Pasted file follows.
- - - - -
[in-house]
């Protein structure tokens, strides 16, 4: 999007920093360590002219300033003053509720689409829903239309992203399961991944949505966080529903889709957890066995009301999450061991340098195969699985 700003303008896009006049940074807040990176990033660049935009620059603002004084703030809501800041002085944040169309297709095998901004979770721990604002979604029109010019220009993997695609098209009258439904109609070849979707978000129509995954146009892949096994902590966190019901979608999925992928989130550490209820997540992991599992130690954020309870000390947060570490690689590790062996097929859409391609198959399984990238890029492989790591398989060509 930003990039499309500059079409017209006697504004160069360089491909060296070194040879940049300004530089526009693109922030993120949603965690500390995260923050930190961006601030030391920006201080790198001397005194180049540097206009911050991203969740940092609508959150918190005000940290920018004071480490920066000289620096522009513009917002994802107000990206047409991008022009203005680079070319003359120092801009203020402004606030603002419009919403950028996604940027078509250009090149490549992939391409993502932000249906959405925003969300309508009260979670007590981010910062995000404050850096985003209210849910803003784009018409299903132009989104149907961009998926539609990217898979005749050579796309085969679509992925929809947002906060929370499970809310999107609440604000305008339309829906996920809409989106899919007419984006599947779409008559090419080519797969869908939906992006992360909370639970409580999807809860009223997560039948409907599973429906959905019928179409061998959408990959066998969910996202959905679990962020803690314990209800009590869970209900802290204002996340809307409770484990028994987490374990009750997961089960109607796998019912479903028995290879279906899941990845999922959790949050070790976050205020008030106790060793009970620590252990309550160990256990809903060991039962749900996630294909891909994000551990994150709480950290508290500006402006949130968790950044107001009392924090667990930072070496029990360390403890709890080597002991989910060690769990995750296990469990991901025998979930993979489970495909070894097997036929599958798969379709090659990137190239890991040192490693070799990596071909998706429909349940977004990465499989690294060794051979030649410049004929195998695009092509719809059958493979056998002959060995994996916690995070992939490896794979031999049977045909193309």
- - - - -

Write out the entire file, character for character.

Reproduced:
[in-house]
């Protein structure tokens, strides 16, 4: 999007920093360590002219300033003053509720689409829903239309992203399961991944949505966080529903889709957890066995009301999450061991340098195969699985 700003303008896009006049940074807040990176990033660049935009620059603002004084703030809501800041002085944040169309297709095998901004979770721990604002979604029109010019220009993997695609098209009258439904109609070849979707978000129509995954146009892949096994902590966190019901979608999925992928989130550490209820997540992991599992130690954020309870000390947060570490690689590790062996097929859409391609198959399984990238890029492989790591398989060509 930003990039499309500059079409017209006697504004160069360089491909060296070194040879940049300004530089526009693109922030993120949603965690500390995260923050930190961006601030030391920006201080790198001397005194180049540097206009911050991203969740940092609508959150918190005000940290920018004071480490920066000289620096522009513009917002994802107000990206047409991008022009203005680079070319003359120092801009203020402004606030603002419009919403950028996604940027078509250009090149490549992939391409993502932000249906959405925003969300309508009260979670007590981010910062995000404050850096985003209210849910803003784009018409299903132009989104149907961009998926539609990217898979005749050579796309085969679509992925929809947002906060929370499970809310999107609440604000305008339309829906996920809409989106899919007419984006599947779409008559090419080519797969869908939906992006992360909370639970409580999807809860009223997560039948409907599973429906959905019928179409061998959408990959066998969910996202959905679990962020803690314990209800009590869970209900802290204002996340809307409770484990028994987490374990009750997961089960109607796998019912479903028995290879279906899941990845999922959790949050070790976050205020008030106790060793009970620590252990309550160990256990809903060991039962749900996630294909891909994000551990994150709480950290508290500006402006949130968790950044107001009392924090667990930072070496029990360390403890709890080597002991989910060690769990995750296990469990991901025998979930993979489970495909070894097997036929599958798969379709090659990137190239890991040192490693070799990596071909998706429909349940977004990465499989690294060794051979030649410049004929195998695009092509719809059958493979056998002959060995994996916690995070992939490896794979031999049977045909193309």